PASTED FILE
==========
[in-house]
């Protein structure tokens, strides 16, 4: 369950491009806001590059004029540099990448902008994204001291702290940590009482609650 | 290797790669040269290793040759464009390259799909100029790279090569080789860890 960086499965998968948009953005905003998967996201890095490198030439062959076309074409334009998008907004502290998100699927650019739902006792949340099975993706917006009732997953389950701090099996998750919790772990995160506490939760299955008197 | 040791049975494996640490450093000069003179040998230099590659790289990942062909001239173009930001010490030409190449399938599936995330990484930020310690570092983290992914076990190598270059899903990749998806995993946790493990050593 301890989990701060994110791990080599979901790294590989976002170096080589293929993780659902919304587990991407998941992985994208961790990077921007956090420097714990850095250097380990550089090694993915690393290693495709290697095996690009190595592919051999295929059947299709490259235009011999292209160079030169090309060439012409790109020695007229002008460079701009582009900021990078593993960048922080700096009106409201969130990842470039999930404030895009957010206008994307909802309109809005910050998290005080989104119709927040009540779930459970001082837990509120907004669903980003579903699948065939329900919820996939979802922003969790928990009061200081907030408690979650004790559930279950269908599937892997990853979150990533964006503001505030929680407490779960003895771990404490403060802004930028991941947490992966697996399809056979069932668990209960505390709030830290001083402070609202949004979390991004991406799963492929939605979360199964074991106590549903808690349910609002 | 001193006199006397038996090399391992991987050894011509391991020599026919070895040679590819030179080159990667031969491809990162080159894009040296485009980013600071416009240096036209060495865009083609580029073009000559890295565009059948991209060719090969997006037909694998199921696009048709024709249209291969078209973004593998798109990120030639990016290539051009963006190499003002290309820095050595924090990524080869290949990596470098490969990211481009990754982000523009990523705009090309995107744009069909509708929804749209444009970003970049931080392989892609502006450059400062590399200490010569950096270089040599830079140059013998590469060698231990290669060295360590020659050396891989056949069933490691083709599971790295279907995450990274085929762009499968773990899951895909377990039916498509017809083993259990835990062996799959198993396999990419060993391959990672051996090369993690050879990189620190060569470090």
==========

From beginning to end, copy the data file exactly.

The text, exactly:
[in-house]
């Protein structure tokens, strides 16, 4: 369950491009806001590059004029540099990448902008994204001291702290940590009482609650 | 290797790669040269290793040759464009390259799909100029790279090569080789860890 960086499965998968948009953005905003998967996201890095490198030439062959076309074409334009998008907004502290998100699927650019739902006792949340099975993706917006009732997953389950701090099996998750919790772990995160506490939760299955008197 | 040791049975494996640490450093000069003179040998230099590659790289990942062909001239173009930001010490030409190449399938599936995330990484930020310690570092983290992914076990190598270059899903990749998806995993946790493990050593 301890989990701060994110791990080599979901790294590989976002170096080589293929993780659902919304587990991407998941992985994208961790990077921007956090420097714990850095250097380990550089090694993915690393290693495709290697095996690009190595592919051999295929059947299709490259235009011999292209160079030169090309060439012409790109020695007229002008460079701009582009900021990078593993960048922080700096009106409201969130990842470039999930404030895009957010206008994307909802309109809005910050998290005080989104119709927040009540779930459970001082837990509120907004669903980003579903699948065939329900919820996939979802922003969790928990009061200081907030408690979650004790559930279950269908599937892997990853979150990533964006503001505030929680407490779960003895771990404490403060802004930028991941947490992966697996399809056979069932668990209960505390709030830290001083402070609202949004979390991004991406799963492929939605979360199964074991106590549903808690349910609002 | 001193006199006397038996090399391992991987050894011509391991020599026919070895040679590819030179080159990667031969491809990162080159894009040296485009980013600071416009240096036209060495865009083609580029073009000559890295565009059948991209060719090969997006037909694998199921696009048709024709249209291969078209973004593998798109990120030639990016290539051009963006190499003002290309820095050595924090990524080869290949990596470098490969990211481009990754982000523009990523705009090309995107744009069909509708929804749209444009970003970049931080392989892609502006450059400062590399200490010569950096270089040599830079140059013998590469060698231990290669060295360590020659050396891989056949069933490691083709599971790295279907995450990274085929762009499968773990899951895909377990039916498509017809083993259990835990062996799959198993396999990419060993391959990672051996090369993690050879990189620190060569470090």